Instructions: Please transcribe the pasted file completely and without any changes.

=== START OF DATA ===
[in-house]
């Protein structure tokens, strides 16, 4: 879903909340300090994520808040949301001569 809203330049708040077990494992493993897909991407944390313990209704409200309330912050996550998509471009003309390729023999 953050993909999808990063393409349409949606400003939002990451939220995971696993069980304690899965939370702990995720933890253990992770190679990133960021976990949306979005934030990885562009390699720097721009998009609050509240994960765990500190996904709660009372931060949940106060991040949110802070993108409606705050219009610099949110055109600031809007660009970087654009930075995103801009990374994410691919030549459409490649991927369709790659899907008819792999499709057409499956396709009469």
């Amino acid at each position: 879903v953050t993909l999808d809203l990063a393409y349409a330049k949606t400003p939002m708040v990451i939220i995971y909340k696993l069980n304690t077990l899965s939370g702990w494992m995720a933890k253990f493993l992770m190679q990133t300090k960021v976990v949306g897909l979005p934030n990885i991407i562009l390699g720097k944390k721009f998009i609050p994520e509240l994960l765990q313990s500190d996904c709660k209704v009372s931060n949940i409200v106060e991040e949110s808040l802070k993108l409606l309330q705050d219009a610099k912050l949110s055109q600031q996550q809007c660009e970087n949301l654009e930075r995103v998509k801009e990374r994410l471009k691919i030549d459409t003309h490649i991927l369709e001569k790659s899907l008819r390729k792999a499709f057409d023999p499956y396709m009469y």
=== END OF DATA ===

[in-house]
């Protein structure tokens, strides 16, 4: 879903909340300090994520808040949301001569 809203330049708040077990494992493993897909991407944390313990209704409200309330912050996550998509471009003309390729023999 953050993909999808990063393409349409949606400003939002990451939220995971696993069980304690899965939370702990995720933890253990992770190679990133960021976990949306979005934030990885562009390699720097721009998009609050509240994960765990500190996904709660009372931060949940106060991040949110802070993108409606705050219009610099949110055109600031809007660009970087654009930075995103801009990374994410691919030549459409490649991927369709790659899907008819792999499709057409499956396709009469």
């Amino acid at each position: 879903v953050t993909l999808d809203l990063a393409y349409a330049k949606t400003p939002m708040v990451i939220i995971y909340k696993l069980n304690t077990l899965s939370g702990w494992m995720a933890k253990f493993l992770m190679q990133t300090k960021v976990v949306g897909l979005p934030n990885i991407i562009l390699g720097k944390k721009f998009i609050p994520e509240l994960l765990q313990s500190d996904c709660k209704v009372s931060n949940i409200v106060e991040e949110s808040l802070k993108l409606l309330q705050d219009a610099k912050l949110s055109q600031q996550q809007c660009e970087n949301l654009e930075r995103v998509k801009e990374r994410l471009k691919i030549d459409t003309h490649i991927l369709e001569k790659s899907l008819r390729k792999a499709f057409d023999p499956y396709m009469y």